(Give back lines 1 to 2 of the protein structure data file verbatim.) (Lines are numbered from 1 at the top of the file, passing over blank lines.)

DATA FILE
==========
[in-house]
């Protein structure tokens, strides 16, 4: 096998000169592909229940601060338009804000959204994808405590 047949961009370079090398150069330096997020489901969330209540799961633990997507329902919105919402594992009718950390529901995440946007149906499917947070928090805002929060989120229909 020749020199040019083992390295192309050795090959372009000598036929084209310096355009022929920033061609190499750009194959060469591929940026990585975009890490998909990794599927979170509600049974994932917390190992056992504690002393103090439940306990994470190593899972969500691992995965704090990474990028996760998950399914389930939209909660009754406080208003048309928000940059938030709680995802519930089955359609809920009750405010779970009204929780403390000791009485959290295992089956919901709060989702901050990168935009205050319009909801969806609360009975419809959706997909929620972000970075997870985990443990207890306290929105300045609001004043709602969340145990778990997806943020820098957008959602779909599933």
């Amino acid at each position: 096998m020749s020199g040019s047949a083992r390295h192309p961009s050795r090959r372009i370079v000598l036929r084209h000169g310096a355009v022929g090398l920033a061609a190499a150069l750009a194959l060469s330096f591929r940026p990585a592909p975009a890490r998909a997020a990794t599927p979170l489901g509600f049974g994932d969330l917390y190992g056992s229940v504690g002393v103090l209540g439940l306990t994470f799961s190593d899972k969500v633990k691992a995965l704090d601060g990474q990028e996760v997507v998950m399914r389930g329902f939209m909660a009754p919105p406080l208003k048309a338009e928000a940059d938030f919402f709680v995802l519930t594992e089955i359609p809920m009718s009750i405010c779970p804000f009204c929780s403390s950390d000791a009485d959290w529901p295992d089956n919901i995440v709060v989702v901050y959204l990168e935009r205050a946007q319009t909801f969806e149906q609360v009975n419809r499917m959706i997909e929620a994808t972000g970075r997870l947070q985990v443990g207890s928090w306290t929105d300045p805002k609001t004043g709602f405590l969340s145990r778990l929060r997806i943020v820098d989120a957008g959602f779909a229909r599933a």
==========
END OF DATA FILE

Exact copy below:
[in-house]
């Protein structure tokens, strides 16, 4: 096998000169592909229940601060338009804000959204994808405590 047949961009370079090398150069330096997020489901969330209540799961633990997507329902919105919402594992009718950390529901995440946007149906499917947070928090805002929060989120229909 020749020199040019083992390295192309050795090959372009000598036929084209310096355009022929920033061609190499750009194959060469591929940026990585975009890490998909990794599927979170509600049974994932917390190992056992504690002393103090439940306990994470190593899972969500691992995965704090990474990028996760998950399914389930939209909660009754406080208003048309928000940059938030709680995802519930089955359609809920009750405010779970009204929780403390000791009485959290295992089956919901709060989702901050990168935009205050319009909801969806609360009975419809959706997909929620972000970075997870985990443990207890306290929105300045609001004043709602969340145990778990997806943020820098957008959602779909599933």